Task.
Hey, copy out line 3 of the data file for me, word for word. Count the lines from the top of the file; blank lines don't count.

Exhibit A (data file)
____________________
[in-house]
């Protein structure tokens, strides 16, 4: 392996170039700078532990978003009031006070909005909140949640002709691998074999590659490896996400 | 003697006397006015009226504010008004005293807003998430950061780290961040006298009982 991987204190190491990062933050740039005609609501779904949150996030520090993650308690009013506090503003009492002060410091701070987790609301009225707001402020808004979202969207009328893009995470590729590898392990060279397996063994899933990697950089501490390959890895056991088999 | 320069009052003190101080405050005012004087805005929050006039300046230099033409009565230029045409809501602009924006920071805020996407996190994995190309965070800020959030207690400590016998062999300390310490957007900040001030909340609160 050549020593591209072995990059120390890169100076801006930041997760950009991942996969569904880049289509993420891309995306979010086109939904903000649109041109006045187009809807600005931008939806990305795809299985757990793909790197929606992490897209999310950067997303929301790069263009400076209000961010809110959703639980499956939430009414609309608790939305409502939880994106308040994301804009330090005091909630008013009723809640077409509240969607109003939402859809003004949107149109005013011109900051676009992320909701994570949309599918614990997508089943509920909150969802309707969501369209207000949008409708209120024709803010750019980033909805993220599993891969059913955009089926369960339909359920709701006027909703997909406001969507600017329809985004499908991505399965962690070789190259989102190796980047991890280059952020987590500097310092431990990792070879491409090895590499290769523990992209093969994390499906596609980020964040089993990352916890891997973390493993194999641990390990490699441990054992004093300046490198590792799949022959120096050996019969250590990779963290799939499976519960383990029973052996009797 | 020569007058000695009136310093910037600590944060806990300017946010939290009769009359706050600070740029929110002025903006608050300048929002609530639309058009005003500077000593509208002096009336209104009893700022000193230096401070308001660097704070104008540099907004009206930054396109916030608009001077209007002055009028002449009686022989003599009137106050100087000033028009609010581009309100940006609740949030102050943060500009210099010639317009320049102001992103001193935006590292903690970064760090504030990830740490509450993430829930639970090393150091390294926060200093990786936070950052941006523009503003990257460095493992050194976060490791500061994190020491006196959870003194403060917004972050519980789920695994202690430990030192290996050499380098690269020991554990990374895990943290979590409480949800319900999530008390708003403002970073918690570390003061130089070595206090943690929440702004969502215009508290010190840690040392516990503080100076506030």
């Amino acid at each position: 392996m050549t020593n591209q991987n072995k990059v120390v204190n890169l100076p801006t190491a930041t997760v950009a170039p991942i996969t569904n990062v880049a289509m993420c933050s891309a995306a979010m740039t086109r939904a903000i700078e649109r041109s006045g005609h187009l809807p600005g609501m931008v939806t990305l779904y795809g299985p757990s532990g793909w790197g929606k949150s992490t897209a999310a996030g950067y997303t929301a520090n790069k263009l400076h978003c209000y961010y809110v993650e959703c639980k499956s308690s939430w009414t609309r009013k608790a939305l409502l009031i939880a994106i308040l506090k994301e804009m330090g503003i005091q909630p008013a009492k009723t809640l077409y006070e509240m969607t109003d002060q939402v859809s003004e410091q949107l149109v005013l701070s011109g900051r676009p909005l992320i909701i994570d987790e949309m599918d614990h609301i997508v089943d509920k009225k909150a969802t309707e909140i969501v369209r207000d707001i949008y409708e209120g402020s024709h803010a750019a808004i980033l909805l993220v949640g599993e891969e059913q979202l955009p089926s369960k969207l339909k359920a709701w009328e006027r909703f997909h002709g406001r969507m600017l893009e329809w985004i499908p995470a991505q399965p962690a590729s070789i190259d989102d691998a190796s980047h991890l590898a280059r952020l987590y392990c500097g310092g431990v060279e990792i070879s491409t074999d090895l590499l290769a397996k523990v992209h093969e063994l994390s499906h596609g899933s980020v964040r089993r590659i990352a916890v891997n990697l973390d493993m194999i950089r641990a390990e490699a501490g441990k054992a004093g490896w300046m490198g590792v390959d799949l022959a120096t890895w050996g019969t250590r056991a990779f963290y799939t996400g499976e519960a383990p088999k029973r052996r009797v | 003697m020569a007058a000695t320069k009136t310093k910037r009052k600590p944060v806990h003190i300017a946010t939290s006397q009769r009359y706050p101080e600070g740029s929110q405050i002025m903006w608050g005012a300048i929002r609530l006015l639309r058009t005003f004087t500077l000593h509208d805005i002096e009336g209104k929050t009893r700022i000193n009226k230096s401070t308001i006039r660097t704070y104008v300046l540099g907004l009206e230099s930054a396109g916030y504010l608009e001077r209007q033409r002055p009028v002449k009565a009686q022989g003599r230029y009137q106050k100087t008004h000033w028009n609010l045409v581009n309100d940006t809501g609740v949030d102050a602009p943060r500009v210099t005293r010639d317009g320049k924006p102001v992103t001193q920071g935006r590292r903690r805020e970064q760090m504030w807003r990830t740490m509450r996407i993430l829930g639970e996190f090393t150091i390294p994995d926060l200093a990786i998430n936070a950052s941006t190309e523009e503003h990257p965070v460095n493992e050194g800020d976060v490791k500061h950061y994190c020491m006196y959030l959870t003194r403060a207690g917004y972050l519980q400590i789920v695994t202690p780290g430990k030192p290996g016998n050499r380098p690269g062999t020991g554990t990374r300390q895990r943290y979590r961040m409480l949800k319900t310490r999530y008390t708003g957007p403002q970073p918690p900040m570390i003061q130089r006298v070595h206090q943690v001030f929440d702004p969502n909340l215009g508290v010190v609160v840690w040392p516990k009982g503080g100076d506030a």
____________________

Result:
């Amino acid at each position: 392996m050549t020593n591209q991987n072995k990059v120390v204190n890169l100076p801006t190491a930041t997760v950009a170039p991942i996969t569904n990062v880049a289509m993420c933050s891309a995306a979010m740039t086109r939904a903000i700078e649109r041109s006045g005609h187009l809807p600005g609501m931008v939806t990305l779904y795809g299985p757990s532990g793909w790197g929606k949150s992490t897209a999310a996030g950067y997303t929301a520090n790069k263009l400076h978003c209000y961010y809110v993650e959703c639980k499956s308690s939430w009414t609309r009013k608790a939305l409502l009031i939880a994106i308040l506090k994301e804009m330090g503003i005091q909630p008013a009492k009723t809640l077409y006070e509240m969607t109003d002060q939402v859809s003004e410091q949107l149109v005013l701070s011109g900051r676009p909005l992320i909701i994570d987790e949309m599918d614990h609301i997508v089943d509920k009225k909150a969802t309707e909140i969501v369209r207000d707001i949008y409708e209120g402020s024709h803010a750019a808004i980033l909805l993220v949640g599993e891969e059913q979202l955009p089926s369960k969207l339909k359920a709701w009328e006027r909703f997909h002709g406001r969507m600017l893009e329809w985004i499908p995470a991505q399965p962690a590729s070789i190259d989102d691998a190796s980047h991890l590898a280059r952020l987590y392990c500097g310092g431990v060279e990792i070879s491409t074999d090895l590499l290769a397996k523990v992209h093969e063994l994390s499906h596609g899933s980020v964040r089993r590659i990352a916890v891997n990697l973390d493993m194999i950089r641990a390990e490699a501490g441990k054992a004093g490896w300046m490198g590792v390959d799949l022959a120096t890895w050996g019969t250590r056991a990779f963290y799939t996400g499976e519960a383990p088999k029973r052996r009797v | 003697m020569a007058a000695t320069k009136t310093k910037r009052k600590p944060v806990h003190i300017a946010t939290s006397q009769r009359y706050p101080e600070g740029s929110q405050i002025m903006w608050g005012a300048i929002r609530l006015l639309r058009t005003f004087t500077l000593h509208d805005i002096e009336g209104k929050t009893r700022i000193n009226k230096s401070t308001i006039r660097t704070y104008v300046l540099g907004l009206e230099s930054a396109g916030y504010l608009e001077r209007q033409r002055p009028v002449k009565a009686q022989g003599r230029y009137q106050k100087t008004h000033w028009n609010l045409v581009n309100d940006t809501g609740v949030d102050a602009p943060r500009v210099t005293r010639d317009g320049k924006p102001v992103t001193q920071g935006r590292r903690r805020e970064q760090m504030w807003r990830t740490m509450r996407i993430l829930g639970e996190f090393t150091i390294p994995d926060l200093a990786i998430n936070a950052s941006t190309e523009e503003h990257p965070v460095n493992e050194g800020d976060v490791k500061h950061y994190c020491m006196y959030l959870t003194r403060a207690g917004y972050l519980q400590i789920v695994t202690p780290g430990k030192p290996g016998n050499r380098p690269g062999t020991g554990t990374r300390q895990r943290y979590r961040m409480l949800k319900t310490r999530y008390t708003g957007p403002q970073p918690p900040m570390i003061q130089r006298v070595h206090q943690v001030f929440d702004p969502n909340l215009g508290v010190v609160v840690w040392p516990k009982g503080g100076d506030a």